The Russian-speaking enclave of Brighton Beach may conjure up images of caviar, fur-storage centers, and fading pastel hued high rise condos of a beach resort that never was. But once you walk the streets of Neptune Avenue, signs of diversity are apparent: women in colorful saris leading their children to school, Pakistani kebab restaurants and Georgian bakeries along side streets, and a small but vibrant pocket of Mexican-American life.
El Jarochito is one of the signs. The Jarochito company has anchored the community since 1993 with their grocery and panaderia, a Mexican-style bakery that has a taqueria in back. The bakery, which also sells Mexican products, is exceptionally well curated: bins of chiles, dried spices, and fresh herbs are organized with the methodical exactitude of a 19th century apothecary's. There are tiny green tomatillos the size of gumballs, purple ayocote beans, and flaky tan quills of canela, a soft cinnamon that splinters into fragrant shards.
Past the line of tortillas in a dozen different brands, there's a logjam of fried chicharones on a giant tray. The fried pork skins are golden sheets of crunch, with crackly bubbles and porcine crevasses, dusted with ground chile and salt, to be piled into paper bags and squeezed with lime. Bet you can't eat just one.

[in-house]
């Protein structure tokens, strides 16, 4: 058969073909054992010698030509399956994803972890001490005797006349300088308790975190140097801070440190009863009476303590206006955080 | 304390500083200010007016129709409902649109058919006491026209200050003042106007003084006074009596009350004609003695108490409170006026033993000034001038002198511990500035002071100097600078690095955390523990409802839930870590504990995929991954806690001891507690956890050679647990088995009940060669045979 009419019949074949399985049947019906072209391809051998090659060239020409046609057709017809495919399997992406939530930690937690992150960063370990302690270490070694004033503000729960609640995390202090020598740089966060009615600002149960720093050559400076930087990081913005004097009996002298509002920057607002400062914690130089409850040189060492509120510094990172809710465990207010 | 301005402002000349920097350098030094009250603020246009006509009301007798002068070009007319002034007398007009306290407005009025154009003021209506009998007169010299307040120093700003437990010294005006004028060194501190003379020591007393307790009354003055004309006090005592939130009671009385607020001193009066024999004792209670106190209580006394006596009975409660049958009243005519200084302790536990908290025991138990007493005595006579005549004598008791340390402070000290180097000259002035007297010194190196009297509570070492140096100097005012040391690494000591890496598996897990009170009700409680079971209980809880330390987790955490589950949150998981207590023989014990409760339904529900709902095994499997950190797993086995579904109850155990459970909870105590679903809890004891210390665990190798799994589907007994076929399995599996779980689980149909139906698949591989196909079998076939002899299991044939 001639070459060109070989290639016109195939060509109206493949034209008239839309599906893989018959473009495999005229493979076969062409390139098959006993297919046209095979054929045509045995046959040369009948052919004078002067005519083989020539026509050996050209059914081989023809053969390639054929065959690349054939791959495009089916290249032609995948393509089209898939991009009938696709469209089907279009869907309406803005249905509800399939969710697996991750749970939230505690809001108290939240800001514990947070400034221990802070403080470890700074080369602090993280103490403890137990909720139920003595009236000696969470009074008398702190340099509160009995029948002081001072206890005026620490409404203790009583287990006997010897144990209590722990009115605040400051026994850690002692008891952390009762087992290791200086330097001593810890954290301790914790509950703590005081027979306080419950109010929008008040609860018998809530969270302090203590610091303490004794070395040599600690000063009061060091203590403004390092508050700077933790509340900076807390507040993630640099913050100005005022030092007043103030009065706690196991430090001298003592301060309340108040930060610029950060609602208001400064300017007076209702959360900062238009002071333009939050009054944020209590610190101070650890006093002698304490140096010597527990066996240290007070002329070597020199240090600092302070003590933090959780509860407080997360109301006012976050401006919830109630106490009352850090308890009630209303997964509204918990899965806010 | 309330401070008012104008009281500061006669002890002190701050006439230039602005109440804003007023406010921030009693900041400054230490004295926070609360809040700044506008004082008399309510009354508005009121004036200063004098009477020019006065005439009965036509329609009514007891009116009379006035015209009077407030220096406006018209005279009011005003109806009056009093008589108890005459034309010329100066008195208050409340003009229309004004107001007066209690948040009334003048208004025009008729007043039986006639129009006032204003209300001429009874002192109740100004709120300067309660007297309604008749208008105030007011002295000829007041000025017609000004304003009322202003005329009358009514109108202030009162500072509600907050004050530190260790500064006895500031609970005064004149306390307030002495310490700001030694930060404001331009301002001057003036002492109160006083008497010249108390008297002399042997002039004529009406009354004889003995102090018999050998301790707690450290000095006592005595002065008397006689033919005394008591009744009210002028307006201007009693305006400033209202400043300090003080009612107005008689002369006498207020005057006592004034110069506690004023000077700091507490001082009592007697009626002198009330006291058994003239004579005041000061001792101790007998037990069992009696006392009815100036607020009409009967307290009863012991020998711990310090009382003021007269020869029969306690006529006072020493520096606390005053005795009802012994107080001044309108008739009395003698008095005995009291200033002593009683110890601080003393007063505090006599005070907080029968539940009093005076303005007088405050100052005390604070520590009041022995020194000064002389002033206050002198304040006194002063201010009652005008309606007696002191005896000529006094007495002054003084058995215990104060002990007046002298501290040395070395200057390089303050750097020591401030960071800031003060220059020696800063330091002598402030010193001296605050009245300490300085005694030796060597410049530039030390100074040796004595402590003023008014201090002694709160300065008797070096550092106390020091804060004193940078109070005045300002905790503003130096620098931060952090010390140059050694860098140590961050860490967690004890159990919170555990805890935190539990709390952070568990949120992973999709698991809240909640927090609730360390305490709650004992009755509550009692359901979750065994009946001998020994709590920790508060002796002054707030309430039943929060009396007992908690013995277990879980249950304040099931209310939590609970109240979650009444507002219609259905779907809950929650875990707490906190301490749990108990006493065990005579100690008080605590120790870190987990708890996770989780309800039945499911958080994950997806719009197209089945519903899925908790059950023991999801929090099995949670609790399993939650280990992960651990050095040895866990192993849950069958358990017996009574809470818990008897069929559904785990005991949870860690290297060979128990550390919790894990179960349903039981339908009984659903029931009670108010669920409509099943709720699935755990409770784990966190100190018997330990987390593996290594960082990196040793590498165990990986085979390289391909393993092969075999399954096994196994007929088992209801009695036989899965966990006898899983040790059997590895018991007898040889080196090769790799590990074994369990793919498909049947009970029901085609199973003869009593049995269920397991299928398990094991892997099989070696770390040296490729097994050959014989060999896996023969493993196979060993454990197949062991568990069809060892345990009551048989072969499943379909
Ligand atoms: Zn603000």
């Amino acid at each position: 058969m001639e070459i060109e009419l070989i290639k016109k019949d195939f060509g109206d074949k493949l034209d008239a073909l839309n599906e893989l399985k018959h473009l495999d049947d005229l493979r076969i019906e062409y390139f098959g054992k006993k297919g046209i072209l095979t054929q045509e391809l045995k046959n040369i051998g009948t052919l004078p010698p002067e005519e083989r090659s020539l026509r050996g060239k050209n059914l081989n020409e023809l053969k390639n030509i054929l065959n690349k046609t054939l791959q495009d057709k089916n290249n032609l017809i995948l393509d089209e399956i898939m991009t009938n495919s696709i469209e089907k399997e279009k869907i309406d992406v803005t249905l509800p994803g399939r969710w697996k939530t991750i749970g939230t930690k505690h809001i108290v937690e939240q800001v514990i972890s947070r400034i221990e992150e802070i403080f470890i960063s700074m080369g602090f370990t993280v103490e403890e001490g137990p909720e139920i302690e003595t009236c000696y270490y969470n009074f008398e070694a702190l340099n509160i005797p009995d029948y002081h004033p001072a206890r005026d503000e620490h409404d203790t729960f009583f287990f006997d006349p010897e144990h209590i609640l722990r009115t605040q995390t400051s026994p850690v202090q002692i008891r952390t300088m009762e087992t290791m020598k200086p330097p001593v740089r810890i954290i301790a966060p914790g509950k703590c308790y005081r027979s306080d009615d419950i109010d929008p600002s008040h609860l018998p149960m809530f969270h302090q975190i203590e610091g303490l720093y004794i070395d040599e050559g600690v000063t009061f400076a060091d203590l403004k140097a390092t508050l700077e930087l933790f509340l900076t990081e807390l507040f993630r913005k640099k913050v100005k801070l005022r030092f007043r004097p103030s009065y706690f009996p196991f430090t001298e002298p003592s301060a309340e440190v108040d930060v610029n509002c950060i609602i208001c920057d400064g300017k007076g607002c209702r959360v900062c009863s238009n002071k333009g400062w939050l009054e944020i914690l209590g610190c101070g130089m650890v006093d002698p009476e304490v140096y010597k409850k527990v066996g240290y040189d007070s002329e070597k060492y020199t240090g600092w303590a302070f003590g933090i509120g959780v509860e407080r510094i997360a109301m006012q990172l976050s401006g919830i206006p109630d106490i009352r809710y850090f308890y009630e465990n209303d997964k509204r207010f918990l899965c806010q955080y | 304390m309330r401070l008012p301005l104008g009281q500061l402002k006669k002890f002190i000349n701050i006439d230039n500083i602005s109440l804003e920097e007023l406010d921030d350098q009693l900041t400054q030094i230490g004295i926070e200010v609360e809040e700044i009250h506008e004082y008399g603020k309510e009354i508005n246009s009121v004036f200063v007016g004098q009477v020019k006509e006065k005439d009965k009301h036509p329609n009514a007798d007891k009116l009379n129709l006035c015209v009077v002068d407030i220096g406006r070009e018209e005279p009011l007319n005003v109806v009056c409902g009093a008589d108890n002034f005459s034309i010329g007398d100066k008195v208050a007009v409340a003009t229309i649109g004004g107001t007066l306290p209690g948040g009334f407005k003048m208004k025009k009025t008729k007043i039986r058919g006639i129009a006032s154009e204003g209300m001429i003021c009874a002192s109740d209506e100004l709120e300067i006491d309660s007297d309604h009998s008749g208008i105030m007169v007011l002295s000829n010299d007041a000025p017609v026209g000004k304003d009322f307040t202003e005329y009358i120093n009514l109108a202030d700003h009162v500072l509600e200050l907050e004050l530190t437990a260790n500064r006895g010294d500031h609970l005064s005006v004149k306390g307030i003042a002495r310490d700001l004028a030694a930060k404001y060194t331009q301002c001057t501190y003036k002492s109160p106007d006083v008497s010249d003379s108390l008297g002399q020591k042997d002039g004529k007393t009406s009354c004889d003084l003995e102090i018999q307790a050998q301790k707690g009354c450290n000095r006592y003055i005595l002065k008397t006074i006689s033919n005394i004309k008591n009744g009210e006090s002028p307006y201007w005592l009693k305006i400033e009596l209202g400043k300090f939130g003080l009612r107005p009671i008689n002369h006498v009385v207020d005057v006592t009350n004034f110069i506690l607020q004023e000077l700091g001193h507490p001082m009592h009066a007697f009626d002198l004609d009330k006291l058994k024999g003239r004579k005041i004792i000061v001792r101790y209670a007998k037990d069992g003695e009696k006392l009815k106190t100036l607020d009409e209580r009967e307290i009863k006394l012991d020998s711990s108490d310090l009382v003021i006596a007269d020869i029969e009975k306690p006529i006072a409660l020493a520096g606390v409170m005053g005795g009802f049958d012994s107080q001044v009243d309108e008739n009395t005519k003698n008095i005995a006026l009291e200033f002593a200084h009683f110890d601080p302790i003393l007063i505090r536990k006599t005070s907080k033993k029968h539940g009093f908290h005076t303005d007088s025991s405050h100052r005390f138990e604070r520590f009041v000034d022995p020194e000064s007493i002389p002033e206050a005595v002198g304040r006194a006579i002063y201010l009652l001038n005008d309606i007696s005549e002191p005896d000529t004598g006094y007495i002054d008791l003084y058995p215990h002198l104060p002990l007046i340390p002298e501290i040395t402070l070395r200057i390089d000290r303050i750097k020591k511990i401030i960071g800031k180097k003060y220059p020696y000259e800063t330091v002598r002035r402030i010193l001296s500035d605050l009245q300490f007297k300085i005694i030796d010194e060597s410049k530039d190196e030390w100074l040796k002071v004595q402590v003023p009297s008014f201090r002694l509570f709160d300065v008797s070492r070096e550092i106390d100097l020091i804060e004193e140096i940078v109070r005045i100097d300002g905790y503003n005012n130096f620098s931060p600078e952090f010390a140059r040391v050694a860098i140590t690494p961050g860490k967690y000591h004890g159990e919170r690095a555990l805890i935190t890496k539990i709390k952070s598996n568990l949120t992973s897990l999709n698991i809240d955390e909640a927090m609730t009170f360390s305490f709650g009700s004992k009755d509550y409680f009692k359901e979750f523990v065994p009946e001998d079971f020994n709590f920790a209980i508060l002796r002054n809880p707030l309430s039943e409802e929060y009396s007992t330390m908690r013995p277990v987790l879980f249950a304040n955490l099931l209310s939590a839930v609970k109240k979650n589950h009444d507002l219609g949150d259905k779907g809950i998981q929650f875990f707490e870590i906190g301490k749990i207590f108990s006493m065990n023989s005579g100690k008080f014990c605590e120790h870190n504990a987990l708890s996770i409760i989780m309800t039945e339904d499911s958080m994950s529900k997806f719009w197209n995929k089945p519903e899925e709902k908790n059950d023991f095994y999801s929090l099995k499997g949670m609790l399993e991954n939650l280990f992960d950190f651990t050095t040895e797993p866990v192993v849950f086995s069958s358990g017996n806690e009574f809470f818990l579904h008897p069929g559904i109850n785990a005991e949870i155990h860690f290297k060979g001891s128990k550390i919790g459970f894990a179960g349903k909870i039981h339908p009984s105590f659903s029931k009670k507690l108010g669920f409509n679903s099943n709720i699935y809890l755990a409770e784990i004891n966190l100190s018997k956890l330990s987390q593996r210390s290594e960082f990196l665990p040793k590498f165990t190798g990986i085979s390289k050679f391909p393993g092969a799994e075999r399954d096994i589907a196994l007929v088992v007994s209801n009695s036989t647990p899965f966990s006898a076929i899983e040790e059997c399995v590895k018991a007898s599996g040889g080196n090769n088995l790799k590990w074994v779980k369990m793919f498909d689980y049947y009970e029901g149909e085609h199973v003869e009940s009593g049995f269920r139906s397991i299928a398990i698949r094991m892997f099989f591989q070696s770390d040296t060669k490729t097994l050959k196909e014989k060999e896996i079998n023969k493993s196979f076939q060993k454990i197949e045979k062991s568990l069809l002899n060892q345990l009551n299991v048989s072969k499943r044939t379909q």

At the taqueria in back there's a high counter and a row of stools where customers eat stacked tostadas ($3) and tortas ($4) on house-baked rolls. There are daily guisados ($6), stews like braised pork in a smoky red chile sauce or cecina—a salted beef that fully engages the jaw—draped in a green tomatillo broth with stewed nopales, ladled over rice and beans. Tacos ($2) are very good, cylindrically wrapped around carnitas, chicken, or goat barbacoa, and served with limes, grilled cambray onions, and a creamy avocado salsa with beguiling heat.
Next to the lunch counter, bakers pull trays of cocol, a yeasted bread studded with sesame seeds, from the oven, while sprinkling grated coconut over assorted cakes. On your way out, grab a concha, a bread with a sugary, crackly crust, and head for the beach.
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